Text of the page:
Thursday, January 22, 2009

Back to the Books!

Such a weird week. Having Monday and Tuesday off totally throws off my internal clock, especially because it's my week to work Saturday, which means I also have tomorrow off. Next week will be back to normal, but the week after that sees me taking time off to hang out with visiting friends, so it'll be the same as this week. CRAZY TOWN.

Anyway, one of my goals for January was to review books that I read in 2007 but hadn't reviewed yet.

So, without further ado, here are some old reviews!

Yang the Youngest and his Terrible Ear Lensey Namioka

Yingtao Yang is the youngest of 4. His family just moved to Seattle from China and they are slowly getting used to their new country. It was hard at first, but things are settling down, even if his sister has done something utterly bizarre and taken an American name while at school.

The real problems aren't cultural. The real problem is that Yingtao is totally tone deaf and, no matter how hard he tries, is really bad at violin. Too bad his parents are musicians and all of his older siblings play beautifully. He's supposed to be the 4th in their quartet, but he's just no good! His parents say it's because he doesn't practice enough and yell at him for wasting his time playing baseball, which he is really good at.

But, his new friend has the opposite problem--his parents want him to be good at baseball and spend all his time playing the game, but he's horrible and really just wants to spend all his time playing violin, which he loves. So, with the big recital, Yingtao will just pretend to play and his friend will really play behind a curtain. What could possibly go wrong?

This is a funny book about fitting in, getting along with your parents, and playing baseball. I enjoyed the small glimpses into the issues of fitting into a new culture without that being what the story was all about. This is an older book, a classic even, and there's a reason why it's lasted so long. Kids will still enjoy it!

Good for boys 4-6th grade.

The Invention of Hugo Cabret Brian Selznick

Ok, so I'm not sure I can really add anything that hasn't been said before about dear Hugo. For those who don't know...

Hugo Cabret is a boy who lives in a Parisian train station and winds and fixes the clocks. He is obsessed with automatons.

The main beauty of this book is that it's part chapter book, part wordless picture book, with the segments of story told purely in pictures having the quality of a silent film, without resorting to flipbook.

It also was amazing last year when it one the Caldecott Awards (best Illustrated book) even though it clocks in at 533 pages. And, in addition to winning an award that is for picture books, it was also named one of the Top Ten Books for Teens.


I loved it.

And rumor has it the Martin Scorcese has bought the rights. If anyone could do this book justice, he can.

Back for Weekly Geeks 12, some people asked me some questions about this one:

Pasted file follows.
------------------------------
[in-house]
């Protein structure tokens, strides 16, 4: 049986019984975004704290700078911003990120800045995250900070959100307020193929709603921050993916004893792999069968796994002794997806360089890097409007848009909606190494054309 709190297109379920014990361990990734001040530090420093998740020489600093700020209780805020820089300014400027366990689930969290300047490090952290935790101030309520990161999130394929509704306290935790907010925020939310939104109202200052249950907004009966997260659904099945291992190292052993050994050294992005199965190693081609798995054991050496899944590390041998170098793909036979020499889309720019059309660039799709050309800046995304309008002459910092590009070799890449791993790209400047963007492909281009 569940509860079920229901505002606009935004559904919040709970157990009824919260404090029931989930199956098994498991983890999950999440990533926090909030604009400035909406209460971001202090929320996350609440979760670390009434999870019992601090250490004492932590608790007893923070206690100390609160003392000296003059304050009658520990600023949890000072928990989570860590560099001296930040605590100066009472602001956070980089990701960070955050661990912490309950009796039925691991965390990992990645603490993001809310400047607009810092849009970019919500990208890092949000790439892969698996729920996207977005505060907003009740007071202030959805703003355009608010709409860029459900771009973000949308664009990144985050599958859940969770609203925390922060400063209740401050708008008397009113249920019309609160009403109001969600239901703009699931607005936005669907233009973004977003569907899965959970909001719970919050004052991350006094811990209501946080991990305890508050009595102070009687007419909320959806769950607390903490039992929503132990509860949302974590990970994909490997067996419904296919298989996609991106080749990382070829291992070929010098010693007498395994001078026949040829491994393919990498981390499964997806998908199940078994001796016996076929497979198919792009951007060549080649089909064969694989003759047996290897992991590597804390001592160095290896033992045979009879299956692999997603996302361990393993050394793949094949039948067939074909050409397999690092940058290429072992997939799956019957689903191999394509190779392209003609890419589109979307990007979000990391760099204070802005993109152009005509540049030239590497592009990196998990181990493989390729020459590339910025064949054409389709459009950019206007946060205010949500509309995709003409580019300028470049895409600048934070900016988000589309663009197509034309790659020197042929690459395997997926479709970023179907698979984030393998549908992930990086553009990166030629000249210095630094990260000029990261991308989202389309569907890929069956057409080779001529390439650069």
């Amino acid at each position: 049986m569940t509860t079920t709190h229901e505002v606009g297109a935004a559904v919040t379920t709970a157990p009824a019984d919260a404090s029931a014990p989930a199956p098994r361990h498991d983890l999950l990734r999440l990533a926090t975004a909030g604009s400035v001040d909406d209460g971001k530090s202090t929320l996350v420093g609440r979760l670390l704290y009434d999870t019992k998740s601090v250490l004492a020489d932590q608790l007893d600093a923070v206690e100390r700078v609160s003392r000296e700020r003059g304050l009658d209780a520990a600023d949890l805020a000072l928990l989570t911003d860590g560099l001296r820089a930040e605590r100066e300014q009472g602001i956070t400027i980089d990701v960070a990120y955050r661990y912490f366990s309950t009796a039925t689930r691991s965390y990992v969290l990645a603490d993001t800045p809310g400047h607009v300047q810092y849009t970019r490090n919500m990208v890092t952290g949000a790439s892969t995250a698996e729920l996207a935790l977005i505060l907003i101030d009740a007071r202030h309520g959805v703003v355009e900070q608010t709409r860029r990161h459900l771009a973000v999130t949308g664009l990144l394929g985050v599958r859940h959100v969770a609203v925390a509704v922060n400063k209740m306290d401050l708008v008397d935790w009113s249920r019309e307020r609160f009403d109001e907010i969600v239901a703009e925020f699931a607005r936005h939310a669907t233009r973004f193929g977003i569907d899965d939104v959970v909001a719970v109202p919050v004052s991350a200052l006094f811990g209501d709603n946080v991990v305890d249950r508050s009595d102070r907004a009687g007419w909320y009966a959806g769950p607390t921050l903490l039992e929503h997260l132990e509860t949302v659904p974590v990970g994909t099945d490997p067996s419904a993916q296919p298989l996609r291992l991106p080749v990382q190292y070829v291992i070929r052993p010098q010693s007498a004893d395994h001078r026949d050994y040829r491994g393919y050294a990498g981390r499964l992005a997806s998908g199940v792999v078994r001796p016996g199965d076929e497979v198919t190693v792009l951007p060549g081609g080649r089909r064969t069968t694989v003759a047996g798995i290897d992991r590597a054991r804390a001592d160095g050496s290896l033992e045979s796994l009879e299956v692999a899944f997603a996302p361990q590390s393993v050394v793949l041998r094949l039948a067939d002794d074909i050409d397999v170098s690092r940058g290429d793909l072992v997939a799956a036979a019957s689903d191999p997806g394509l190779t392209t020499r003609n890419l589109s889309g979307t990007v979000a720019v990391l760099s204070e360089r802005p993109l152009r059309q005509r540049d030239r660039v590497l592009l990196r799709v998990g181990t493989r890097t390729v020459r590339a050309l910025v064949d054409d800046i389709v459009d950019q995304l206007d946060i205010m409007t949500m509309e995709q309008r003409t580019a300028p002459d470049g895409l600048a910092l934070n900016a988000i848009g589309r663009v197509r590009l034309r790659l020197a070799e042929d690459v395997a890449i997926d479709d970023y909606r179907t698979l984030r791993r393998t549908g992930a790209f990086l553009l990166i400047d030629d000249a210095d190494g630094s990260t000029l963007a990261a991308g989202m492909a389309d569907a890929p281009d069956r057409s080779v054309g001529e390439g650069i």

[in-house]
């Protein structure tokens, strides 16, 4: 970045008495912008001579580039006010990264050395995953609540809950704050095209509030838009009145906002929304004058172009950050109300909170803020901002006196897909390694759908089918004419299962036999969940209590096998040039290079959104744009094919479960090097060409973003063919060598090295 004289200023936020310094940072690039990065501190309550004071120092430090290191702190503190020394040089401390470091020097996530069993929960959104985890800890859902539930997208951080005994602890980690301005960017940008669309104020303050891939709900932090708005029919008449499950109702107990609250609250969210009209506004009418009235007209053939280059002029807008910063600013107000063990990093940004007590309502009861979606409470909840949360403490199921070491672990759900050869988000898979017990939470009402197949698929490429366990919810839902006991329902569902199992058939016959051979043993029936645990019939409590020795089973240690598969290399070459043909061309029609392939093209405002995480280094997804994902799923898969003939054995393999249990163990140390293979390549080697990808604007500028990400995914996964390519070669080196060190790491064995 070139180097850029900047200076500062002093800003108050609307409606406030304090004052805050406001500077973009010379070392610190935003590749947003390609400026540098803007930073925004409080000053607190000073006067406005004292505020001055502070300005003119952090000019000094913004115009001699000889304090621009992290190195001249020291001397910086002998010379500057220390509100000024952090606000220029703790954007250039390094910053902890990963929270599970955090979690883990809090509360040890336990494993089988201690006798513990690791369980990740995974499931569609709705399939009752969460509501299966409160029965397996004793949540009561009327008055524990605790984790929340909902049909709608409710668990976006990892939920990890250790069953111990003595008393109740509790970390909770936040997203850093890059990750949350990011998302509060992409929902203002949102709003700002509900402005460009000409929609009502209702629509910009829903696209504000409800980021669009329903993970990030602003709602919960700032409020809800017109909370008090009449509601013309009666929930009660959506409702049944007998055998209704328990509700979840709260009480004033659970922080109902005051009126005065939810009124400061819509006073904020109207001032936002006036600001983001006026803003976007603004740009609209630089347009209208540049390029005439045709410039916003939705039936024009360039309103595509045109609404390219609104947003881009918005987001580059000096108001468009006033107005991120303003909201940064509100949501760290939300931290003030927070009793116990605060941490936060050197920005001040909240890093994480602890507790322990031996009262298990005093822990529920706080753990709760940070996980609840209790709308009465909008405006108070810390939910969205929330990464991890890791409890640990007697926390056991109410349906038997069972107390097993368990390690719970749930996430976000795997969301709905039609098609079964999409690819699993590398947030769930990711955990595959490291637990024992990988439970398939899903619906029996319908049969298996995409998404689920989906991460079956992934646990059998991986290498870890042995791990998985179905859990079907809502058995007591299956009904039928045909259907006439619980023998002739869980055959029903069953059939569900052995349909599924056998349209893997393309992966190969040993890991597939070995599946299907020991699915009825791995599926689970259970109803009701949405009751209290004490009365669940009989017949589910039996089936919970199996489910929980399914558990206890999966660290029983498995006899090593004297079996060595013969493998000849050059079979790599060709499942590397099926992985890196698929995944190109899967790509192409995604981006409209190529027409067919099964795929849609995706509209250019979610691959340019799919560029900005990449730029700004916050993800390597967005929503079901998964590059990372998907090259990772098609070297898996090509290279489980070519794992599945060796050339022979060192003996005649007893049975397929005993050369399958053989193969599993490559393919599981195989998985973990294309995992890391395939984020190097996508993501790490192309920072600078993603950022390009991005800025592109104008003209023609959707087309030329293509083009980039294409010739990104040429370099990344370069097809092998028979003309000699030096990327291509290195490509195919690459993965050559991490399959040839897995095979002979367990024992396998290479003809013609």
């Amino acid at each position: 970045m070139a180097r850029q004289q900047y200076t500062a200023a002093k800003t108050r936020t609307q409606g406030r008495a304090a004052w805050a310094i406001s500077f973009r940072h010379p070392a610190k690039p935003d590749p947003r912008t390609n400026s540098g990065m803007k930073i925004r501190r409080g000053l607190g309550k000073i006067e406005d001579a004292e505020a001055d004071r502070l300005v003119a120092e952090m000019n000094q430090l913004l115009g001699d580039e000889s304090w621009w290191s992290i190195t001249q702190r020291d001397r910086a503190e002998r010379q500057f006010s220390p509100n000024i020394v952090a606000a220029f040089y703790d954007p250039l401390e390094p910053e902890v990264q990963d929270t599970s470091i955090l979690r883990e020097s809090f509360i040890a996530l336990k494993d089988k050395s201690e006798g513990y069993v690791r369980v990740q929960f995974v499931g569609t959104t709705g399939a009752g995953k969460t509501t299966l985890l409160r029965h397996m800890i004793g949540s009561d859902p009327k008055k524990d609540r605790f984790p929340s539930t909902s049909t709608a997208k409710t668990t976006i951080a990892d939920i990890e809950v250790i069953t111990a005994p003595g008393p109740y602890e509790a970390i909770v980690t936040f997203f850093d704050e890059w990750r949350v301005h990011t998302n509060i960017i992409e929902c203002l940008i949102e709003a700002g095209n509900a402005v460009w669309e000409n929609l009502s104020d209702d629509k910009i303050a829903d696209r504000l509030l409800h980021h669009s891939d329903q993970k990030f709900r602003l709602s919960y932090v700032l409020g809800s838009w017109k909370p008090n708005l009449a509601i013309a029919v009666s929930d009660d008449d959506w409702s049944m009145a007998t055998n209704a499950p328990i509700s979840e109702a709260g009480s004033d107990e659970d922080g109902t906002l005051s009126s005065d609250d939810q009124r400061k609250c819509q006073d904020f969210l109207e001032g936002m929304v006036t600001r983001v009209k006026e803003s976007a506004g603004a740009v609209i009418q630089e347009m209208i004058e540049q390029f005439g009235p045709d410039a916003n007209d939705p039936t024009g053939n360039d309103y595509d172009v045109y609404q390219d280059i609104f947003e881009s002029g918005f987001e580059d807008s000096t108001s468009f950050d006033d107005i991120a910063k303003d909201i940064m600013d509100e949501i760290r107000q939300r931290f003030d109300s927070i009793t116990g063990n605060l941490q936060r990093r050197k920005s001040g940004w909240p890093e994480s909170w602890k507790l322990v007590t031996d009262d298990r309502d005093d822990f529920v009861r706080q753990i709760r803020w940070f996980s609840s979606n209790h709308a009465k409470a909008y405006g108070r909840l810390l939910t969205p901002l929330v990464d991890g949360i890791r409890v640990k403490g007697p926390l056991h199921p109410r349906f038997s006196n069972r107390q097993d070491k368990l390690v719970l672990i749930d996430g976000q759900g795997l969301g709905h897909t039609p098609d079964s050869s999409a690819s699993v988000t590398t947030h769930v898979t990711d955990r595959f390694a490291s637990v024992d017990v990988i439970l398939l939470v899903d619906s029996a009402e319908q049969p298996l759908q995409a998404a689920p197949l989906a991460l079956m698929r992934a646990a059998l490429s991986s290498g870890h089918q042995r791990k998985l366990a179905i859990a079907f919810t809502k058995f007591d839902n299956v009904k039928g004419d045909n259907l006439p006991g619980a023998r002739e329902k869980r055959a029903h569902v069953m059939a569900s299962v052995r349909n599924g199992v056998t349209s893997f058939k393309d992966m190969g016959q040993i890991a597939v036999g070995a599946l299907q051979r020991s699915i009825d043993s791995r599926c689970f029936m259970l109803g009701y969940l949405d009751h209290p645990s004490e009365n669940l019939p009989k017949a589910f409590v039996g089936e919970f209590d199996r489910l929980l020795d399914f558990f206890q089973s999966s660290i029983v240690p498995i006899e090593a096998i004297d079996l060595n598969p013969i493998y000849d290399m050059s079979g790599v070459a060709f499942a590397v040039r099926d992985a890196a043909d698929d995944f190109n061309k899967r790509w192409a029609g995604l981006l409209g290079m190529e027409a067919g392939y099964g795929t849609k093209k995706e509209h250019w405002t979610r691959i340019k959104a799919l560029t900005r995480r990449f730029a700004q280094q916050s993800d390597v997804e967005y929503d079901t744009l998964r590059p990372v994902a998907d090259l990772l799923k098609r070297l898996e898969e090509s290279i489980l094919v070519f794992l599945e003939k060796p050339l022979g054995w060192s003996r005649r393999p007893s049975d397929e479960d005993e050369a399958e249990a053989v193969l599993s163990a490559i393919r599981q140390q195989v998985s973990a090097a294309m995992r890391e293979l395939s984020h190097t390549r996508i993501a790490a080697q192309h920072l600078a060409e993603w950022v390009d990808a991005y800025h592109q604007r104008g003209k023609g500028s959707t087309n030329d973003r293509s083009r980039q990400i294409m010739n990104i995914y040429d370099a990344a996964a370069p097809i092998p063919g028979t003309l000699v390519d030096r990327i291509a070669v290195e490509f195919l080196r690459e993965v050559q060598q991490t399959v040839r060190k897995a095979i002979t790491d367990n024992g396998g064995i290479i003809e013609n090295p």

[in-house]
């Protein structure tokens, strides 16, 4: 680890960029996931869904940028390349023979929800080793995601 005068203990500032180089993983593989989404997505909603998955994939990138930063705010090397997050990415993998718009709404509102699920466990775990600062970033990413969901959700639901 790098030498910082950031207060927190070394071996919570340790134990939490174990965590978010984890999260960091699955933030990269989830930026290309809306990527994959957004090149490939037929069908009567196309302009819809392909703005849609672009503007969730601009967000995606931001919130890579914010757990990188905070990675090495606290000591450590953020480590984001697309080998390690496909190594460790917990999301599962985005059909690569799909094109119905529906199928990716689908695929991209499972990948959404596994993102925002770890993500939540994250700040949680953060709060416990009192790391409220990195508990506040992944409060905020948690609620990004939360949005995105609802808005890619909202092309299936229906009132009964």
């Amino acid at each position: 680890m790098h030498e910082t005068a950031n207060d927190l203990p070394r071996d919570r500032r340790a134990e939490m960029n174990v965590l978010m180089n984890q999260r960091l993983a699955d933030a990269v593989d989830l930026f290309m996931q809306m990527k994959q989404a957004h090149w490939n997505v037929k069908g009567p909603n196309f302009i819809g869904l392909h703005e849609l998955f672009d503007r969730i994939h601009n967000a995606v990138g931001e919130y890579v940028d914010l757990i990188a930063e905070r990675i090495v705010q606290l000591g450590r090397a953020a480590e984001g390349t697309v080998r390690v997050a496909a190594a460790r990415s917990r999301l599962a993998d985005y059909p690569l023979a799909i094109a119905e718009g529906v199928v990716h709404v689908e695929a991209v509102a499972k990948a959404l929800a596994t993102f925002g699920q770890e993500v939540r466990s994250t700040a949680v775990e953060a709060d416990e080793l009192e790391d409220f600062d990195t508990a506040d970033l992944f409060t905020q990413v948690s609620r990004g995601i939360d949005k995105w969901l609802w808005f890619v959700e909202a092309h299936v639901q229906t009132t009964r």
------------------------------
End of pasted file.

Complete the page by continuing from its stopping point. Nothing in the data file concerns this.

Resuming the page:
Bart's Bookshelf asked:

What you thought of the mix of prose and artwork in Hugo Cabret?

LOVE! I think for the subject matter of this story, with its look at early technology and film history, it worked really really well, more than just prose or just pictures would have.

Kim asked:

I have a question about The Invention of Hugo Cabret...What is this book about basically? Is this considered a young adult book? I have a 12 year old who really likes reading fantasy--Harry Potter, Brian Jacques, the Warrior series, get the picture! Would this book be up his alley. I am tired of buying him a book and having him be done in 2 days! This book looks like a pretty big tome which might take him 3 days to devour instead!!

While teens will really enjoy this, I would consider this middle grade. While this isn't fantasy, I think it might appeal to fantasy readers, especially if they enjoy the steampunk subgenre. However, given that large chunks, if not the majority of this book is told in pictures, it won't last 3 days. I think it took me 2 hours. I couldn't put it down. Then I turned it over and reread it again. Still, I do highly recommend it.

The most wonderful, beloved, and missed Dewey asked:

Did the visual art in The Invention of Hugo Cabret appeal to you? Do you think the images furthered the story as much as the text did?

It really appealed to me and I think in some cases it furthered the story even more than the text. Parts of the subject matter were highly visible and telling those parts of the story with a pictures instead of words just worked better, I think.

Michelle asked: It seemed like The Invention of Hugo Cabret was really big when it came out. I was working in a bookstore at the time that sold new books, and we couldn't keep it in stock. Very quickly, though, it crept into the shadows, and now it's hard even to ask someone about it, because no one has ever heard of it. Does the book give any insight into this - was it disappointing? Did it fail your expectations of it? Or did it just not stand out as much as it seemed like it would have?
Hmmm. This is a really interesting question, because it doesn't match my experience at all. I think part of the initial craziness over it was the fact that the format, mixing wordless picture book with chapter book, was so new. Then, when it won the Caldecott, it gained even more fame.

In my library, circulation has died down a bit on it, but it's still checked out on a regular basis. When we first got it , and then when it won, there was a mile long holds list. Even after that, it was rarely on the shelf--as soon as we got it in, it was gone again. Now, it does stay on the shelf once and a while, but still gets checked out a lot.

I think that while it does live up to the hype, it's more of a quiet book, not a runaway ohmygod everyone loves this sort of thing. If that makes any sense...

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